Cooper hopes to spring into summer

Johnny Cooper wasn’t the first and he won’t be the last Dublin footballer to sprout in spring only to slump come summer.

There have been plenty in the past who have suffered the same fate as he did last year. Surnames like Vaughan, Hubbard, Andrews and Fennell act as sirens warning of the ides of March.

The alarm bells rang for the 2010 U21 All-Ireland winning captain last year having enjoyed a promising couple of games in the league under Pat Gilroy.

Then disaster struck. As he takes it up: “I was doing well and the confidence was probably up. Then, all of a sudden, the league was over and there was a five or six week gap and I probably just lost my confidence.

“When I did regain it, the team was already set. Or the 22 or 23 was already set.”

Cooper, who has looked the part in the Dublin defence these last two games, reckons he might have been a bit star-struck.

“Coming in last year after they had won the All-Ireland, you’re probably coming in awe of the team. There are so many lads you would have seen play throughout the years and on TV and that sort of thing.

“Last year, when I came in first, it was off-the-cuff. Then, it probably caught up on me a small bit; who I was playing with. It was just inexperience on my behalf.”

One of the more versatile players in the Dublin set-up, the 23-year-old is adept in both defence and attack but believes his best way of keeping his spot is nailing down one position. With James McCarthy, Philly McMahon, Michael Fitzsimons, Kevin Nolan and another couple of defenders yet to start a game for Dublin, he appreciates the competition that will soon face him.

“They are going to come back, whether it’s going to be in a couple of weeks time or however long he gives them off but it would be in the back of your mind.

“It’s very much, if you’re performing, you’re going to get the jersey. That’s the short and the long of it really. There isn’t too much complication or too many mixed messages.”

Having worked successfully with Gavin at U21 level, Cooper knows more than most what’s expected of him. He enjoys the manner in which the manager allows the players to express themselves on the field.

“You’re not pulled back. It’s very much to suit the talents the players have. If someone is strong going forward, why not go forward? If someone is strong at defending, why not leave them back?

“It’s very much a flexible thing in terms of who is there and the strengths and weaknesses they have.”

Sitting on the bench during 2012 All-Ireland semi-final defeat to this evening’s opponents Mayo, Cooper watched on as Dublin left it too late to claw back a 10-point deficit. He marvelled at the Connacht champions’ speed of hand before half-time.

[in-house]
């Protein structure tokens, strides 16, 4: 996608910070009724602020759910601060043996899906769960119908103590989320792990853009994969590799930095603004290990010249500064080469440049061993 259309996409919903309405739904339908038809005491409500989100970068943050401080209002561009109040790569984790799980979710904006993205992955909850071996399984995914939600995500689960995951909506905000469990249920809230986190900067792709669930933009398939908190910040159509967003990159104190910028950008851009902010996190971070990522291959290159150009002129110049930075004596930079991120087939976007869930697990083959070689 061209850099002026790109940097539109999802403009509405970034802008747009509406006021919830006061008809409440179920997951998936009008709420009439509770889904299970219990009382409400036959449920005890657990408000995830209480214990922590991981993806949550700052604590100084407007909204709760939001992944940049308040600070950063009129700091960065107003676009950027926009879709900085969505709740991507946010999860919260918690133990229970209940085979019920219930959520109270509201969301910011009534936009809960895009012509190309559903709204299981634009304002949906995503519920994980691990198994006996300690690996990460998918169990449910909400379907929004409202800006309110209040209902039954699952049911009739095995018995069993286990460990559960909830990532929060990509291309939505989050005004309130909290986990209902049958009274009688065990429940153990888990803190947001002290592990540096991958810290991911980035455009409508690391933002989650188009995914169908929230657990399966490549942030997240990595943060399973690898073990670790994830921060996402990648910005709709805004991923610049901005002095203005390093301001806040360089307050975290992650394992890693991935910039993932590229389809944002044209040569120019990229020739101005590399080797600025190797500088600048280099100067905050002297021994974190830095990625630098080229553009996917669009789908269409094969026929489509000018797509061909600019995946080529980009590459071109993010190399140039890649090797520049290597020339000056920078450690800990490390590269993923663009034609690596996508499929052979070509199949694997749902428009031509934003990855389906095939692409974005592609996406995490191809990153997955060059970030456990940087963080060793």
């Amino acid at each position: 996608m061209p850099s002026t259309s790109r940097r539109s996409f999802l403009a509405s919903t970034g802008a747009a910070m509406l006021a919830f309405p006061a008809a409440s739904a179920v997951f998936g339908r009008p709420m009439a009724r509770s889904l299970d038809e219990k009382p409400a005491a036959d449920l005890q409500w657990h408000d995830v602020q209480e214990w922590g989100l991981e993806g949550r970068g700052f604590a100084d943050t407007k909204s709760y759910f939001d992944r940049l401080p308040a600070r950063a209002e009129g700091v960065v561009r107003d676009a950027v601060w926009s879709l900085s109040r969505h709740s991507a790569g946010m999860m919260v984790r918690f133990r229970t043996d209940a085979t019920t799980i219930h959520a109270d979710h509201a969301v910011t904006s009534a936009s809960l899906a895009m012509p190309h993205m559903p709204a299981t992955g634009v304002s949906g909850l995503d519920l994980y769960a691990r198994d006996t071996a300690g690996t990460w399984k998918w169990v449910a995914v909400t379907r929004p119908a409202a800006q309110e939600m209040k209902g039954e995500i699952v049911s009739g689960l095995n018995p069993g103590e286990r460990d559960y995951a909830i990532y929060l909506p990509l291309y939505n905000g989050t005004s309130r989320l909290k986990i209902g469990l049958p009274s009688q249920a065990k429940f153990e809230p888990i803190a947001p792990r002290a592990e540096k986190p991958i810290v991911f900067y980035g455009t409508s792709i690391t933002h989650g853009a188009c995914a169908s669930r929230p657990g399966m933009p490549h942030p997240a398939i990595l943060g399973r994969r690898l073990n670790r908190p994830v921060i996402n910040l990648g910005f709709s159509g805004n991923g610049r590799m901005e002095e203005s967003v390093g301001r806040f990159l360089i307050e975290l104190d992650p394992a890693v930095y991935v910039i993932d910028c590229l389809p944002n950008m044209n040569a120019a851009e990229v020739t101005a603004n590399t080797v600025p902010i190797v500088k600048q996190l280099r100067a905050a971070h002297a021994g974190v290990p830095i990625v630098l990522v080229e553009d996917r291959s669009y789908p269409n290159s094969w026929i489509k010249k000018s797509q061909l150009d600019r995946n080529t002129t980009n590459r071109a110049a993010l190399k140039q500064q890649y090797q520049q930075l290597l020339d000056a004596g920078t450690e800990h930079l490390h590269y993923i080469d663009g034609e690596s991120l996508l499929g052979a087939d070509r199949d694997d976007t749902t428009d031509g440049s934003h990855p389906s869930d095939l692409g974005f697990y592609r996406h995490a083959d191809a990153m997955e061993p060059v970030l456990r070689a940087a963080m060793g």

“I think in the first half Mayo just moved the ball so quick that we were almost chasing our tails a bit and we probably got caught on the hop a small bit going into the Mayo game.

“We addressed it at half-time and looked at where we were and looked at where we could have been and we almost got there but it was probably too late and we had a mountain to climb.”

He says the panel are hungrier now than they were last season as defending champions.

“We dipped in and came out and dipped in and came out and ultimately that was probably the theme of the summer. Struggling to be up at the pitch of it for that long. There’s probably a squad of 30 or so taking out all the lads that are injured and Ballymun and whatever and everyone has a realistic chance of getting that jersey, whatever position you’re going for.

“Whether you have the jersey or don’t have the jersey, everyone is hungry to get that jersey.”


Lifestyle

From Turkey to Vietnam, here’s where the chef and food writer has fallen in love with on her travellers.Sabrina Ghayour’s top 5 cities for foodies to visit

Dr Dympna Kavanagh, chief dental officer, Department of Health (University College Cork graduate)Working Life: Dr Dympna Kavanagh, chief dental officer, Department of Health

Like most Irish kids of our generation, chillies, spicy food, heat were never really big aspects of our formative eating experiences.Currabinny Cooks: Getting spicy in the kitchen

New Yorker Jessica Bonenfant Coogan has noticed a curious discrepancy between east and west when it comes to Cork county; arts infrastructure has tended to be better resourced in the west of Ireland’s largest county.Making an artistic mark in East Cork

More From The Irish Examiner